Somewhere between 1800 and 1801, in the upper part of Kentucky, at a memorable place called "Cane Ridge," there was appointed a sacramental meeting by some of the Presbyterian ministers, at which meeting, seemingly unexpected by ministers or people, the mighty power of God was displayed in a very extraordinary manner; many were moved to tears, and bitter and loud crying for mercy. The meeting was protracted for weeks. Ministers of almost all denominations flocked in from far and near. The meeting was kept up by night and day. Thousands heard of the mighty work, and came on foot, on horseback, in carriages and wagons. It was supposed that there were in attendance at times during the meeting from twelve to twenty-five thousand people. Hundreds fell prostrate under the mighty power of God, as men slain in battle. Stands were erected in the woods from which preachers of different Churches proclaimed repentance toward God and faith in our Lord Jesus Christ, and it was supposed, by eye and ear witnesses, that between one and two thousand souls were happily and powerfully converted to God during the meeting. It was not unusual for one, two, three, and four to seven preachers to be addressing the listening thousands at the same time from the different stands erected for the purpose. The heavenly fire spread in almost every direction. It was said, by truthful witnesses, that at times more than one thousand persons broke out into loud shouting all at once, and that the shouts could be heard for miles around.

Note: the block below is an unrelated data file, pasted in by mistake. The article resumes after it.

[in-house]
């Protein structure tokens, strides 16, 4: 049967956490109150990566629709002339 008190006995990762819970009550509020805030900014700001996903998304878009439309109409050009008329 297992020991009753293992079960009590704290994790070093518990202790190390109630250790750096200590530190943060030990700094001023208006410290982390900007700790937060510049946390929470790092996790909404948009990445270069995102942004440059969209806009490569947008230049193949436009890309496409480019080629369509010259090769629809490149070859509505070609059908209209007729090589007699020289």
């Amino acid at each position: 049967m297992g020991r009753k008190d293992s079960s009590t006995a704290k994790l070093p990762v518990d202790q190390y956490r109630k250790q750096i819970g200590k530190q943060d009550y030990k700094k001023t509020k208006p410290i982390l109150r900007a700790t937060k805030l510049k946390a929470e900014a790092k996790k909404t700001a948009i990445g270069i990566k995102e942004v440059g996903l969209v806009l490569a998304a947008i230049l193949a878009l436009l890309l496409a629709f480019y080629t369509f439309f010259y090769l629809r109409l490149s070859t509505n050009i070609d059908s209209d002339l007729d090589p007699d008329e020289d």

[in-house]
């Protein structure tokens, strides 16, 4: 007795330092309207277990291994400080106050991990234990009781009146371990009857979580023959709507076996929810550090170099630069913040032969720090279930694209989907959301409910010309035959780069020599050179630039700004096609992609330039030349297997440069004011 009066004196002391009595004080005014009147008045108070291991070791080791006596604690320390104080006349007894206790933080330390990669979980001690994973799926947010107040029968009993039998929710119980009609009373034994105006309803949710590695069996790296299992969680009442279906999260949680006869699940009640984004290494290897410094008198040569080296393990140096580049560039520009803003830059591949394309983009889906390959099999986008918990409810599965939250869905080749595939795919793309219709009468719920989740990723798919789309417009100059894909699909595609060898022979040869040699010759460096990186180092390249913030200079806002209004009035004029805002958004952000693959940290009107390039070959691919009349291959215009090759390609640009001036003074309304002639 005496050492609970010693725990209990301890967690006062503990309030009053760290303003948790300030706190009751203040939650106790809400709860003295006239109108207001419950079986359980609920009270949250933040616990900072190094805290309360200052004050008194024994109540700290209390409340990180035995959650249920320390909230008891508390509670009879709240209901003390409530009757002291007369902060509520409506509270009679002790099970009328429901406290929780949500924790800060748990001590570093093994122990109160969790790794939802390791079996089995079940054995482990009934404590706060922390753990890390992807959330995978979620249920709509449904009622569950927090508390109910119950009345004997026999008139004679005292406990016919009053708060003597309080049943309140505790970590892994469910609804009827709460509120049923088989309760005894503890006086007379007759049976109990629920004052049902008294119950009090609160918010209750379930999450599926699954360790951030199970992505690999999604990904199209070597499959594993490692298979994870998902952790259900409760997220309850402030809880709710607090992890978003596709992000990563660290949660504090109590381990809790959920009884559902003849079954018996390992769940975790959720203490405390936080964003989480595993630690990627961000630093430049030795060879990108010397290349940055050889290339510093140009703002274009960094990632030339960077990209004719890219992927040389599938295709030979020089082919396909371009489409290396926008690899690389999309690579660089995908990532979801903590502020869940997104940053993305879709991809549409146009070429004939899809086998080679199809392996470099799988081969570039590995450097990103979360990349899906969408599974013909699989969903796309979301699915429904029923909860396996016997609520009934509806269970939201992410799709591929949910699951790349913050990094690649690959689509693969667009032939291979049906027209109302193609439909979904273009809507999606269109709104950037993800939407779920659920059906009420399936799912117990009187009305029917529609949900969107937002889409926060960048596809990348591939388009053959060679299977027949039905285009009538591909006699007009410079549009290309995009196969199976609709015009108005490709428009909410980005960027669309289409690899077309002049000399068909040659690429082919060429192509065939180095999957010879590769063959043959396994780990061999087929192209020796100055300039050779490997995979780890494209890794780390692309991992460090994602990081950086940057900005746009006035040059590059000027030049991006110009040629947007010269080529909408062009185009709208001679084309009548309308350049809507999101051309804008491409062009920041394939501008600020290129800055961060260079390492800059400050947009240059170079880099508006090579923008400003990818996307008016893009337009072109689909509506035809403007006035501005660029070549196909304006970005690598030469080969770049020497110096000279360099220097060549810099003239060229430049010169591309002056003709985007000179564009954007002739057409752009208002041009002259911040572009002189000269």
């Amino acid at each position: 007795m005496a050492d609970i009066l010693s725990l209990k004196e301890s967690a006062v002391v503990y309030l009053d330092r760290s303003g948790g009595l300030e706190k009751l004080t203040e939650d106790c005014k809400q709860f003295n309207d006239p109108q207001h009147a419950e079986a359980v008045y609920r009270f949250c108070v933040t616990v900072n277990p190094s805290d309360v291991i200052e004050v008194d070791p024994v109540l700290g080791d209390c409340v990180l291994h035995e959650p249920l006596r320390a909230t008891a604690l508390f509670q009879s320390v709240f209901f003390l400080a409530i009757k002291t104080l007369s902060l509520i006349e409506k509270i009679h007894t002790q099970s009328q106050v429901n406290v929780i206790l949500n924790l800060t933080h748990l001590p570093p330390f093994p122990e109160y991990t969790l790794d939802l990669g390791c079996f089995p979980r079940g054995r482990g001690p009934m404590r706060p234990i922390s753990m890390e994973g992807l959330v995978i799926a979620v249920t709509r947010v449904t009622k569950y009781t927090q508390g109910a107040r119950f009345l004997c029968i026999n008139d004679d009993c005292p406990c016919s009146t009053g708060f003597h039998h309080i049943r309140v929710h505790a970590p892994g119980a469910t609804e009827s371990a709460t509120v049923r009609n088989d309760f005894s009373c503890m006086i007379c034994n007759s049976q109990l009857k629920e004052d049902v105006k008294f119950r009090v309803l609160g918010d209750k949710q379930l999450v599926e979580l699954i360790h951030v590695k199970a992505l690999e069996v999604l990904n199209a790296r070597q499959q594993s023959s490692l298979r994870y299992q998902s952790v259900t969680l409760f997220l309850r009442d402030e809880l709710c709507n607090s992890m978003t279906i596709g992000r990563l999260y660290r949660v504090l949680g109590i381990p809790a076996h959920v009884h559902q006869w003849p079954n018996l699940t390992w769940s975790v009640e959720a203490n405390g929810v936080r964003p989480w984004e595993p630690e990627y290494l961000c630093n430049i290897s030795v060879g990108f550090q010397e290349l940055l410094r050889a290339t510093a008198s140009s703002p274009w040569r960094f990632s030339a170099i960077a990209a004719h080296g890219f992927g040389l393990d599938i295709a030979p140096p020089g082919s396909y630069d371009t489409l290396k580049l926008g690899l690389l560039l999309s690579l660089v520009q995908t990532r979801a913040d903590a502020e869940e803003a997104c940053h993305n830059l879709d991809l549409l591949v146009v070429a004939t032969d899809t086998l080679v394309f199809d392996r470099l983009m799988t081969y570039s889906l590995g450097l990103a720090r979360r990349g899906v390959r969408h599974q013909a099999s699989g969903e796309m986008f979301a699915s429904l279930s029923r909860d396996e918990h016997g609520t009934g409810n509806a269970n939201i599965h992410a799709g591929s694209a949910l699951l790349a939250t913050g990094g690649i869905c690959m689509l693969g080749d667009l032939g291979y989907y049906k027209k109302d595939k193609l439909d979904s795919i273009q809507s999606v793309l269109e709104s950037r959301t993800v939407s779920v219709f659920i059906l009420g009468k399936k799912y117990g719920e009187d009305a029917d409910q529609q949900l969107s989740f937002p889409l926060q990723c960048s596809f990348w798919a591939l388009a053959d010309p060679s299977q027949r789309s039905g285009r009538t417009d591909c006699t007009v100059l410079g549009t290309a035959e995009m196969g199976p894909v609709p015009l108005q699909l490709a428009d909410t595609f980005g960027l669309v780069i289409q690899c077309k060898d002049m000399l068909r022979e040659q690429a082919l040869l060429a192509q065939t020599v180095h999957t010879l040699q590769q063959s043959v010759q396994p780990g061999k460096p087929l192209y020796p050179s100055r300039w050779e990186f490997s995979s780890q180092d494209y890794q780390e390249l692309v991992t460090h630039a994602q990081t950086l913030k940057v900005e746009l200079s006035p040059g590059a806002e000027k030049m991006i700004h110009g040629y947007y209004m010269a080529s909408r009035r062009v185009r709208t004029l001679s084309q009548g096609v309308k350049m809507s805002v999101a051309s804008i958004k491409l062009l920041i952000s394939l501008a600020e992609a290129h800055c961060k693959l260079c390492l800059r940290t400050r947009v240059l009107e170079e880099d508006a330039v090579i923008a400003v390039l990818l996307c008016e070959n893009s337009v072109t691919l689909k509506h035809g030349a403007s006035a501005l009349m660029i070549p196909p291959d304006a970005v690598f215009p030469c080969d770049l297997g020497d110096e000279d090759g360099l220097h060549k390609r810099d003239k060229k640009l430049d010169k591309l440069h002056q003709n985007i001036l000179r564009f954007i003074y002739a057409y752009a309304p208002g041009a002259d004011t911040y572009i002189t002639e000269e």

From this camp-meeting, for so it ought to be called, the news spread through all the Churches, and through all the land, and it excited great wonder and surprise; but it kindled a religious flame that spread all over Kentucky and through many other states. And I may here be permitted to say, that this was the first camp-meeting ever held in the United States, and here our camp-meetings took their rise.
As Presbyterian, Methodist, and Baptist ministers all united in the blessed work at this meeting, when they returned home to their different congregations, and carried the news of this mighty work, the revival spread rapidly throughout the land; but many of the ministers and members of the synod of Kentucky thought it all disorder, and tried to stop the work. They called their preachers who were engaged in the revival to account, and censured and silenced them.